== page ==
The purpose of the Task Force is to explore the creation of an office accreditation program that will pave the way for refocusing the CO-OP® designation to certify the knowledge, skills, and experience of individuals and remove program requirements from certification. Thus, the group is charged with developing a proposal to accredit programs separately from individual certifications.

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There's Nothing New About the 'New Normal' – Or Is There?

By Doriana Vintilă
Ombuds
PetrOmbudsman Department, OMV Petrom S.A.

Dear colleagues,

During the pandemic period, many organizations were surprised at how quickly their employees adapted to doing their jobs remotely. Psychologists told us that compared to other changes, this one was more easily accepted as it happened under a threat – that of an unknow virus we all needed to hide from.

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Who Are Your Champions?

By Ellen M. Miller, IOA Executive Director

IOA Is Looking to Talk to Ombuds Allies

Many ombuds have allies who understand and promote the value and effectiveness of the ombuds office. Whether they are general counsel, Title IX or Clery coordinators, risk managers, HR or compliance professionals, CEOs, presidents, chancellors, or superintendents (just to name a few), these allies help advocate for the ombuds role within an organization.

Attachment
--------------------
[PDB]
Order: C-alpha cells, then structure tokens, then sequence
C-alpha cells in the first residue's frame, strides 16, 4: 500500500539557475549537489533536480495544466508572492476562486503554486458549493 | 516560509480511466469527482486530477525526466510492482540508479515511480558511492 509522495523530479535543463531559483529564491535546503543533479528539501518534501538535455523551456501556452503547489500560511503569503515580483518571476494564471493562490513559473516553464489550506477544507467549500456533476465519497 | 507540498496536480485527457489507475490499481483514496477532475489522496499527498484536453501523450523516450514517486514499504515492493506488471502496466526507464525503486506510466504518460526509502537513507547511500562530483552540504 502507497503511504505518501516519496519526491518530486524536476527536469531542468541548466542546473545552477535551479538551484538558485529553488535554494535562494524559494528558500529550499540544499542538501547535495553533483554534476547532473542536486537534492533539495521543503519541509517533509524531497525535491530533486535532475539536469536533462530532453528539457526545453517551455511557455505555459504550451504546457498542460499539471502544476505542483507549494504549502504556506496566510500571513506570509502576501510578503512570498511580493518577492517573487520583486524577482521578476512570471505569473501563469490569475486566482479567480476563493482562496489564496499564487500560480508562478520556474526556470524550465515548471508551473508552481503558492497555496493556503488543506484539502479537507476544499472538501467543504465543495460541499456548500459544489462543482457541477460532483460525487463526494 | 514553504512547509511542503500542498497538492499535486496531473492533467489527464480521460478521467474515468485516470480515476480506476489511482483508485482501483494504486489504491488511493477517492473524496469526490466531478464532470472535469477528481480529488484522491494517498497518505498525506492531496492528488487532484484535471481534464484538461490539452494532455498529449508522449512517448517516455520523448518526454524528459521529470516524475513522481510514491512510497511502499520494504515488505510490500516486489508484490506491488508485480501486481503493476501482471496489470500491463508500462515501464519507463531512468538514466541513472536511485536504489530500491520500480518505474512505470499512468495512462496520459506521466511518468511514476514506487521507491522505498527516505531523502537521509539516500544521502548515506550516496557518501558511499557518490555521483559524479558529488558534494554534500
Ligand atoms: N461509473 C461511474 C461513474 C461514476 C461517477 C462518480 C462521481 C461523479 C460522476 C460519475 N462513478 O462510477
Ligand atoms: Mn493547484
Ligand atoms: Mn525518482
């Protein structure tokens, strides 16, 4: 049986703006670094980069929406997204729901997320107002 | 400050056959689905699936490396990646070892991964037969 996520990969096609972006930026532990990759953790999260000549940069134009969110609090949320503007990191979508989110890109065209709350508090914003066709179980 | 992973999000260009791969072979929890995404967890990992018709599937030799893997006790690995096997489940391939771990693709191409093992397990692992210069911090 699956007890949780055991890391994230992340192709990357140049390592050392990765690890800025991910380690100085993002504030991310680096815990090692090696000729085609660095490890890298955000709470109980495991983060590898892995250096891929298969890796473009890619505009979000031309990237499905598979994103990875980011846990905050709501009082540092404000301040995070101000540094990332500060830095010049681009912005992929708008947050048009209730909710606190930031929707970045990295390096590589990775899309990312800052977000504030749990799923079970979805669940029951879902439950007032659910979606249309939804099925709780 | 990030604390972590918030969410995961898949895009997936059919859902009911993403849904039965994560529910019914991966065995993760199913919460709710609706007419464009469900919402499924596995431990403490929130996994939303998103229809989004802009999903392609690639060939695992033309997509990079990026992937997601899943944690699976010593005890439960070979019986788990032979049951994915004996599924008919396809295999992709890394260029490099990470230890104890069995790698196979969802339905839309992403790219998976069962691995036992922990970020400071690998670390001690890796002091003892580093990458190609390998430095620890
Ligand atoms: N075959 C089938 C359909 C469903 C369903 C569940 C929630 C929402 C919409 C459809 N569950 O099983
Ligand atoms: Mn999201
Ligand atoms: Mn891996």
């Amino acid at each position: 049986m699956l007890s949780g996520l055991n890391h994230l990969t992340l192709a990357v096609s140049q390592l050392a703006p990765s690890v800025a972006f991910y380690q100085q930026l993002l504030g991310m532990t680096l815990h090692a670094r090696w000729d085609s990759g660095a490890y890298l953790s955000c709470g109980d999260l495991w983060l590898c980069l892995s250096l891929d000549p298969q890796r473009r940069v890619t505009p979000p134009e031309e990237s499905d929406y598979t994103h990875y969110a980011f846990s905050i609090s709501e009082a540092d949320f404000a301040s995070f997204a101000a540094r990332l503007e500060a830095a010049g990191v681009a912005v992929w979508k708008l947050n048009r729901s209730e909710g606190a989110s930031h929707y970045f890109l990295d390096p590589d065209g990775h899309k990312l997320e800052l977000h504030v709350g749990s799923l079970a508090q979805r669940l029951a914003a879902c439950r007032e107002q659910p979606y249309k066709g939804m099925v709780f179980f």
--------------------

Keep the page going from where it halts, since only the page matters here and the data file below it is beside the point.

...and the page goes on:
In alignment with Goal 2 of our Strategic Plan, "Organizational leaders in key sectors understand and value the ombuds function, and IOA," we would like to gain additional insight into the perspectives of these allies and see if they can help us tell your story, especially to their peers.  Are you willing to make an introduction?  If you have a champion in your organization, please reach out to me via email at [email protected] or give me a call at +1 (619) 943-0792.

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Reflections from OMV Petrom’s Ombuds Team

By Ion Anghel, Head of the Ombuds Department of OMV Petrom, Romania

Ion Anghel, Head of the Ombuds Department of OMV Petrom, RomaniaOver the last decade, I have been involved in the life of this department on a constant basis, first from the outside (as an advisor to its activities) and then from its core, as Director of this function. Looking back over time, I can say that the Ombuds’ mission here in OMV Petrom was never an easy one. This statement may surely be confirmed by all international Ombuds colleagues who have had the difficult task of launching an Ombudsman program in a company (or even more, a country) with little or no experience on this topic.